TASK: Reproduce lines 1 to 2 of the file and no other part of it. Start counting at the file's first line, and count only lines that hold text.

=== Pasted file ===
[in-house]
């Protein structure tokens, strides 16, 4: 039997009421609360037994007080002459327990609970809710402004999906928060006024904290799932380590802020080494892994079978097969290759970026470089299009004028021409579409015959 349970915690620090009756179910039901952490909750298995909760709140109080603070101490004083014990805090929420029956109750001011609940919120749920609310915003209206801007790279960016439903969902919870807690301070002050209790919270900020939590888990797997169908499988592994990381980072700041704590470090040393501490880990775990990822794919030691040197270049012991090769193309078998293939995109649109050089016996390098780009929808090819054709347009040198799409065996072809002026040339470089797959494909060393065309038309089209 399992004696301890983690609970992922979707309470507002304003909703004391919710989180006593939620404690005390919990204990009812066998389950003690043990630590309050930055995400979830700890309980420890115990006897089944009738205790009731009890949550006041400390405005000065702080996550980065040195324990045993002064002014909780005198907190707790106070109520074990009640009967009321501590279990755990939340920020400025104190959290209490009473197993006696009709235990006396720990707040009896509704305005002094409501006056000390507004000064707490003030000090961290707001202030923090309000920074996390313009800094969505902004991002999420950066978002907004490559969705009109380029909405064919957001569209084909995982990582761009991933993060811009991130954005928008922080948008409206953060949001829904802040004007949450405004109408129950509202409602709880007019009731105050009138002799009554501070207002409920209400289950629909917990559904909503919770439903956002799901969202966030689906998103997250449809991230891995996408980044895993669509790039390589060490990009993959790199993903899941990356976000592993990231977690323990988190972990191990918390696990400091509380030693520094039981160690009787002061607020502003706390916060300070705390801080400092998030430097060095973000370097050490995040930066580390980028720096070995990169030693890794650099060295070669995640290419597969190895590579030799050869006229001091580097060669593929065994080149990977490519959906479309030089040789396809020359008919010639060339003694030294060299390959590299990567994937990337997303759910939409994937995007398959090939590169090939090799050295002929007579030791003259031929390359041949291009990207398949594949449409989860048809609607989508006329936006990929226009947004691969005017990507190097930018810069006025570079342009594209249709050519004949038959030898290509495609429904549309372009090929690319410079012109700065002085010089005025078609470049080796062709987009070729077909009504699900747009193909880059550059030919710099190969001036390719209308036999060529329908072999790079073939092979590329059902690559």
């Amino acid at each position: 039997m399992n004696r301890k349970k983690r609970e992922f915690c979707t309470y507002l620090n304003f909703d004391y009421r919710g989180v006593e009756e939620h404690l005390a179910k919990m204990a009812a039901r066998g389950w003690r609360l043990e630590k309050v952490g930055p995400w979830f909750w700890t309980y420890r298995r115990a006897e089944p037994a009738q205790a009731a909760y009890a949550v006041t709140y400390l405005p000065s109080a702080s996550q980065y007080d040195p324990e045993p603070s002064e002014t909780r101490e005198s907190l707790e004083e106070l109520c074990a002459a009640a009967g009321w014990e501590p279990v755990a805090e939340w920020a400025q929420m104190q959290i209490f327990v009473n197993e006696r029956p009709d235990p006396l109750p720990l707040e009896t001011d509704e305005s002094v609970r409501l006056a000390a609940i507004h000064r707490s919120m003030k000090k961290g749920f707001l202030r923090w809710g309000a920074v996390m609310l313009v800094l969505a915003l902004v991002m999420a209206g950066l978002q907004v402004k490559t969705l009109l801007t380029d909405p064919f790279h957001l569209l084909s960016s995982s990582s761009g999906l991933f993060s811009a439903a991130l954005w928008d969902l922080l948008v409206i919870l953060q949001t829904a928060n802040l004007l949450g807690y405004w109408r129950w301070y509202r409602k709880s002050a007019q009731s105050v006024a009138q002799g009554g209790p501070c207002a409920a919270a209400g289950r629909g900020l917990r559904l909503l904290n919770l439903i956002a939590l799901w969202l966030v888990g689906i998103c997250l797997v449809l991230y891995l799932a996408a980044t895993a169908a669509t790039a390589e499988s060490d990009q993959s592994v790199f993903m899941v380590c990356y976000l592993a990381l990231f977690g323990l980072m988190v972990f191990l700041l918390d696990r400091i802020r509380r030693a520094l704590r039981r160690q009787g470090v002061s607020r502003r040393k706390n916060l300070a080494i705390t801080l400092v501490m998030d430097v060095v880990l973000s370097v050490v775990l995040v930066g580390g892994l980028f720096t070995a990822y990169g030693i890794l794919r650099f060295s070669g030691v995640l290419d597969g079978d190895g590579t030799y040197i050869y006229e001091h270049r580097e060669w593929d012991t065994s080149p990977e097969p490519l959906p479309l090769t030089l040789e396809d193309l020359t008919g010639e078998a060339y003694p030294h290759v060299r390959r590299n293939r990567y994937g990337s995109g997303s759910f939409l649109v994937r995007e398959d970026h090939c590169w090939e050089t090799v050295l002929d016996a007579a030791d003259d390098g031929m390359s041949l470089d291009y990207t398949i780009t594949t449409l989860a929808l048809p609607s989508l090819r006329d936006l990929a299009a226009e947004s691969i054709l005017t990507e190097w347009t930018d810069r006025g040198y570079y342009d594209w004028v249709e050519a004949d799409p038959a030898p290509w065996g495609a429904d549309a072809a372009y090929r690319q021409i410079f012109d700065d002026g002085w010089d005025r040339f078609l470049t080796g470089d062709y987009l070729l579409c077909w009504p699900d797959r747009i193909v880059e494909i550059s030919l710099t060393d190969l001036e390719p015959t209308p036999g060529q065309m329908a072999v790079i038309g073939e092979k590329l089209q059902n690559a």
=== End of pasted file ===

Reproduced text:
[in-house]
């Protein structure tokens, strides 16, 4: 039997009421609360037994007080002459327990609970809710402004999906928060006024904290799932380590802020080494892994079978097969290759970026470089299009004028021409579409015959 349970915690620090009756179910039901952490909750298995909760709140109080603070101490004083014990805090929420029956109750001011609940919120749920609310915003209206801007790279960016439903969902919870807690301070002050209790919270900020939590888990797997169908499988592994990381980072700041704590470090040393501490880990775990990822794919030691040197270049012991090769193309078998293939995109649109050089016996390098780009929808090819054709347009040198799409065996072809002026040339470089797959494909060393065309038309089209 399992004696301890983690609970992922979707309470507002304003909703004391919710989180006593939620404690005390919990204990009812066998389950003690043990630590309050930055995400979830700890309980420890115990006897089944009738205790009731009890949550006041400390405005000065702080996550980065040195324990045993002064002014909780005198907190707790106070109520074990009640009967009321501590279990755990939340920020400025104190959290209490009473197993006696009709235990006396720990707040009896509704305005002094409501006056000390507004000064707490003030000090961290707001202030923090309000920074996390313009800094969505902004991002999420950066978002907004490559969705009109380029909405064919957001569209084909995982990582761009991933993060811009991130954005928008922080948008409206953060949001829904802040004007949450405004109408129950509202409602709880007019009731105050009138002799009554501070207002409920209400289950629909917990559904909503919770439903956002799901969202966030689906998103997250449809991230891995996408980044895993669509790039390589060490990009993959790199993903899941990356976000592993990231977690323990988190972990191990918390696990400091509380030693520094039981160690009787002061607020502003706390916060300070705390801080400092998030430097060095973000370097050490995040930066580390980028720096070995990169030693890794650099060295070669995640290419597969190895590579030799050869006229001091580097060669593929065994080149990977490519959906479309030089040789396809020359008919010639060339003694030294060299390959590299990567994937990337997303759910939409994937995007398959090939590169090939090799050295002929007579030791003259031929390359041949291009990207398949594949449409989860048809609607989508006329936006990929226009947004691969005017990507190097930018810069006025570079342009594209249709050519004949038959030898290509495609429904549309372009090929690319410079012109700065002085010089005025078609470049080796062709987009070729077909009504699900747009193909880059550059030919710099190969001036390719209308036999060529329908072999790079073939092979590329059902690559």